Male Scent - Is It Possible That It Can Sexually Attract Women? - By Dr. Rahul Gupta | Lybrate

You don't want to mask up your personal smell too much as that is what is attractive to women.

Deodorant Changes Attractiveness Of Men And Women In Different Ways - PsyBlog (spring.org.uk)

Deodorant can make a male with less testosterone be on par with a male with more testosterone. It can't boost testosterones effect on attractiveness any higher. Also, you can get similar effects via increasing your testosterone rather than deodorant.
 

Chimpzy

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Good. Would be nice if we got some of that too, but unfortunately our royals are smart enough to be inoffensively bland and mostly keep their mouth shut.
 

Thaluikhain

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On one hand, only the UK gets a coronation to protest at, but then on the other only the UK has to pay for it. He's, for example, the King of Tuvalu without a separate coronation.

As an aside, I like how in Tuvalu he's "King of Tuvalu and of His other Realms and Territories", because in everywhere he's king of, the protocol is to recoginise that he's the kind of that place, and other unspecified places.
 

Phoenixmgs

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Yes, and some people believe the Earth is flat. So what?



Following the same sort of logic you can also say there's no proof anyone contracted lung cancer from smoking.



🤦‍♂️
The far-left are the ones riding bikes with masks on and no helmets.

It also fits basic science that respiratory viruses don't spread outside.

Yet to see a single good (real-world data and randomized) study that says masks do anything pre-covid or post-covid. You can't claim masks work without proof of them working. Proof is on the person claiming something, not on the other people to disprove it.


You're one of the following: A) on wards/departments that aren't greatly affected, and lacking any perspective of wards/departments that are; B) In some costly private hospital that large numbers of people can't afford; C) fibbing about working in hospitals to get clout in an online argument.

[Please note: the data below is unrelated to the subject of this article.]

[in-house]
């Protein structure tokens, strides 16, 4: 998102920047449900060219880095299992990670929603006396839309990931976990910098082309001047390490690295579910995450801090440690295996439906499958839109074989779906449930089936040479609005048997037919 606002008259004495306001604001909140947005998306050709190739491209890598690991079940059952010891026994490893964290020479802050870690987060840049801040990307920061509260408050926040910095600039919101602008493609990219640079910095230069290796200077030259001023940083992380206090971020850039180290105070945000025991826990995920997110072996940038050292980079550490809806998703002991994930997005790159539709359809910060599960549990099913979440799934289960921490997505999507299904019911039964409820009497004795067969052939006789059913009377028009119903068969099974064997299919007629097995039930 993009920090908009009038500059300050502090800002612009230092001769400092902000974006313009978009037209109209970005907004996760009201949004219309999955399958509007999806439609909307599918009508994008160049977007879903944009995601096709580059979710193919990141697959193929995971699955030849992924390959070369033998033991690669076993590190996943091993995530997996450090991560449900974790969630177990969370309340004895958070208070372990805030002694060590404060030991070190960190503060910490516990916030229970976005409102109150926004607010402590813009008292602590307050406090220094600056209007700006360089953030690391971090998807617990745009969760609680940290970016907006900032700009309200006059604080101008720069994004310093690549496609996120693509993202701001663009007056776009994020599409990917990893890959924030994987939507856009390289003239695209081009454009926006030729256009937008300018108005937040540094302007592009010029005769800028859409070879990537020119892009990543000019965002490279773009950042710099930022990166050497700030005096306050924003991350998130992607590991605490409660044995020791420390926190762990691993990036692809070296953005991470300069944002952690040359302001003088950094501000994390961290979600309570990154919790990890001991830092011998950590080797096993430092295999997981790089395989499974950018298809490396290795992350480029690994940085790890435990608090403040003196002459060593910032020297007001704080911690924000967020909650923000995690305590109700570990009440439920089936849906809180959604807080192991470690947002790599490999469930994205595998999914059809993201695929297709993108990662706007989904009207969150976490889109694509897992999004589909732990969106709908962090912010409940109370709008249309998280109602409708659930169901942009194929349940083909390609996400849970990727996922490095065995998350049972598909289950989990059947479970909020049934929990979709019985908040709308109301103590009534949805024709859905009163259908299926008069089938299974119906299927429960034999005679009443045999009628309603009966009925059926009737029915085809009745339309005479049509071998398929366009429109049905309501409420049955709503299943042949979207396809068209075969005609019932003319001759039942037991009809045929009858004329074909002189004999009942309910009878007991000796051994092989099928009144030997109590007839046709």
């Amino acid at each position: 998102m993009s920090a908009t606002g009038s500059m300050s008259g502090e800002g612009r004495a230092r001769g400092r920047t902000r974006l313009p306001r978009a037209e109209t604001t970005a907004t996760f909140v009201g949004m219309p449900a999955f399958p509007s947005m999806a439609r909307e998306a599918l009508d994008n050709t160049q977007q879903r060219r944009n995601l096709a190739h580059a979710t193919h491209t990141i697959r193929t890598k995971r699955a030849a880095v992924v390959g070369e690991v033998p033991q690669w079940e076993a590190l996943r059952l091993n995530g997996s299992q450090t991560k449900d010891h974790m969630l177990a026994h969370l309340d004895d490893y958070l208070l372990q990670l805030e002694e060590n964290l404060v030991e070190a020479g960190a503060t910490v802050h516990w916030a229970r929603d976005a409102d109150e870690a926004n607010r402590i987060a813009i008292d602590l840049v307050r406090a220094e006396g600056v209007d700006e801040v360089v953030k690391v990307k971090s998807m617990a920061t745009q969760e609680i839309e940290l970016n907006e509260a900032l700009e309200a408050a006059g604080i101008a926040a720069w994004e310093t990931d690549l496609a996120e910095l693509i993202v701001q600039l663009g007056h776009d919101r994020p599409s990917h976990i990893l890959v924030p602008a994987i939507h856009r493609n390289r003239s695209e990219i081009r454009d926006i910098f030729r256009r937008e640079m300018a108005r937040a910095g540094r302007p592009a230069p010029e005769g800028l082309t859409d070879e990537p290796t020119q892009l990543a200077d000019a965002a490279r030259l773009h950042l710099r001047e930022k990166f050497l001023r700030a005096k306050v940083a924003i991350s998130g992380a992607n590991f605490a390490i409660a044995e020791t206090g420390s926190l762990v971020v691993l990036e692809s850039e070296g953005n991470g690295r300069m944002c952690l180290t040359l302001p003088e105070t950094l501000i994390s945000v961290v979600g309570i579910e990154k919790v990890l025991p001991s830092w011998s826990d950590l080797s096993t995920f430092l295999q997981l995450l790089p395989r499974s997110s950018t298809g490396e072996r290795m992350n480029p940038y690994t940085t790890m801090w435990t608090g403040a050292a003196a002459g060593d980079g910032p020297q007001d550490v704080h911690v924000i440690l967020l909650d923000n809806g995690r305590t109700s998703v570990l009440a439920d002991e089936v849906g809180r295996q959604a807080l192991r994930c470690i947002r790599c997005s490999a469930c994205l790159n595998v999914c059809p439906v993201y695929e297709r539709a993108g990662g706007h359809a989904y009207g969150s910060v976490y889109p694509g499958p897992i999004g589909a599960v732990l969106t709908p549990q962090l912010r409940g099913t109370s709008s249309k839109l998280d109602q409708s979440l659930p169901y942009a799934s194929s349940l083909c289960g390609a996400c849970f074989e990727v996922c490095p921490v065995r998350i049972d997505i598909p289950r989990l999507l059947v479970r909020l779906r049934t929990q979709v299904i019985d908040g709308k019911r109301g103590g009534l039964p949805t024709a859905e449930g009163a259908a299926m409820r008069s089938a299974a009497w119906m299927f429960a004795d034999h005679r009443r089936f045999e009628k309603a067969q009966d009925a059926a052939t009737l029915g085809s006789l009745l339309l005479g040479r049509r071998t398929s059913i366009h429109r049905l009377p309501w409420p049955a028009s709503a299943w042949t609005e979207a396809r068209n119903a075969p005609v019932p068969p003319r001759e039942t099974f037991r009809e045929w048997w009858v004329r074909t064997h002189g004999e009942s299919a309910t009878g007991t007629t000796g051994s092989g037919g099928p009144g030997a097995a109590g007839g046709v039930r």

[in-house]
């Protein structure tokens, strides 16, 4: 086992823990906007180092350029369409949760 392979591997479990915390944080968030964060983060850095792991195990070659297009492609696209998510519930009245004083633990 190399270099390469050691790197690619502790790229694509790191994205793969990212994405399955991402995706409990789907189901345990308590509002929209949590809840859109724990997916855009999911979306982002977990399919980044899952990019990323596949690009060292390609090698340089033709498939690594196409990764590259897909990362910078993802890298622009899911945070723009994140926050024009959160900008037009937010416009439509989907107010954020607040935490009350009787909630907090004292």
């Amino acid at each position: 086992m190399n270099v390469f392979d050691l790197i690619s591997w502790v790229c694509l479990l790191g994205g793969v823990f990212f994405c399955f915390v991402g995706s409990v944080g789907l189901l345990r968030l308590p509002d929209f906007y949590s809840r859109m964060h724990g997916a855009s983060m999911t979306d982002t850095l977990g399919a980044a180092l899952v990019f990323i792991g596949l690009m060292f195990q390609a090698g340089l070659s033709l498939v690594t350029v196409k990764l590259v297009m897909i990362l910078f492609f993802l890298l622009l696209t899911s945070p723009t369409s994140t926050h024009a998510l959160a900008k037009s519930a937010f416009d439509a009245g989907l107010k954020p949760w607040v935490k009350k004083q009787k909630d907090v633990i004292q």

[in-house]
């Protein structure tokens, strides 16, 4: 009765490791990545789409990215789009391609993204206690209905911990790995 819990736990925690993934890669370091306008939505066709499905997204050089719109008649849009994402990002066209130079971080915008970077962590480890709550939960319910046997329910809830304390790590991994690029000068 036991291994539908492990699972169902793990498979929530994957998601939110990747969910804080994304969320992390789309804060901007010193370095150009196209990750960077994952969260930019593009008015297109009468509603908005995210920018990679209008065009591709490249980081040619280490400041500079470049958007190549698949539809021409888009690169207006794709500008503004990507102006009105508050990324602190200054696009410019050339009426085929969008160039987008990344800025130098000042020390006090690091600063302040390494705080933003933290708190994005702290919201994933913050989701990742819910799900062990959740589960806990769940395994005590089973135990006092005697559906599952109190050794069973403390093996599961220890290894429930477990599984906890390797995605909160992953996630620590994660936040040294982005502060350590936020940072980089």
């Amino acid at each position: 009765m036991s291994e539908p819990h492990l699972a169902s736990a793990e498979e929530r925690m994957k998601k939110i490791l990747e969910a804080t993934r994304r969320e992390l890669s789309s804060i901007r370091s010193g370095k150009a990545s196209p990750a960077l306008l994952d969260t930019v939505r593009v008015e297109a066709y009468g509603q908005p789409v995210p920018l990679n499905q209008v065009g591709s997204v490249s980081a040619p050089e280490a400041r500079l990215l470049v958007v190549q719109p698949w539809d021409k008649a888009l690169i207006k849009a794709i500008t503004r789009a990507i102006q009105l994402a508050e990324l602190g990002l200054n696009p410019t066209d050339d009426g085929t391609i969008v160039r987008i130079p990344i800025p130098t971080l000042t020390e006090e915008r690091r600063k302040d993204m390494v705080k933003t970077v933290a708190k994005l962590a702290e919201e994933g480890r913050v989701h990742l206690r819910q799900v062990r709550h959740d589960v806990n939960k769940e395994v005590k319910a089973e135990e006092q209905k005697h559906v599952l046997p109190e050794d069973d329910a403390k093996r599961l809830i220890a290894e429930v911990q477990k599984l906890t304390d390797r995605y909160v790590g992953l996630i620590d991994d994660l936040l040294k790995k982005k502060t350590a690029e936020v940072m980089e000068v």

I know the attitude with which you approach basic precautions. Which is enough, and is greatly concerning.
I work IT, we go to every department. We were installing badge readers (so nurses/doctors can sign into PCs with their badges) during that pandemic that had to go in every single patient room and nurse station in every department. Our normal projects are refreshing old computers, which are in every single department as well. Nope, not in some costly private hospital.

Funny how my actual results for anything safety related is top tier. You can't even explain how wearing gloves will slow covid spread in any way. I don't do things that don't make sense to do.


Clearly you are not - in fact - aware of that, because that statement is predicated on the same simple mistake of treating ads as some monolithic concept built around one singular purpose. "What's the point of the ad when you know of said product? That's what I'm saying doesn't work on me."

The question assumes that there is not a funnel at all, that the only purpose of ads is to be the first and only step in a process, taking people from ignorance of the product to wanting to purchase the product in one move. What you're referring to here is brand awareness, the figurative starting line for marketing. It's a goal that is only really the marketing priority when dealing with brands - usually new ones - that have yet to really penetrate the market they're being advertised in (eg, Rakuten). For more established brands with good market saturation, expanding brand awareness tends to be almost an incidental side effect of their other marketing efforts.

The funnel is a long process and ads are designed to keep prospective customers moving along it. Let's take a look at a quick Coca Cola commercial, for instance.


The point of this is not that it presumes the masses are somehow ignorant of the existence of Coca Cola and that needs to be rectified. The point of it is emotional resonance, reminding people of times when they might have been tired, busy, or overworked - to name a few possibilities - times when having a nice cold coke really hit the spot and refreshed them. That commercial isn't designed to move people into the awareness stage of the funnel. Rather, it presumes that it needs no introduction. It's designed to help nudge the people in the intent stage towards the purchase stage and their existing enthusiasts towards the (unlisted in the prior image) repurchase stage. The point is not to give them a conclusion they would never reach on their own, but to bring the idea back to the forefront of their mind so they're actively considering it again.

In a great many cases, ads communicate brand values to emphasize commonality with their audience that makes that audience more comfortable doing business with them, reinforcing the positive conclusions they arrived at in the interest and consideration stages. Hell, for that matter, a lot of the articles and ways you research a product are part of the marketing strategy.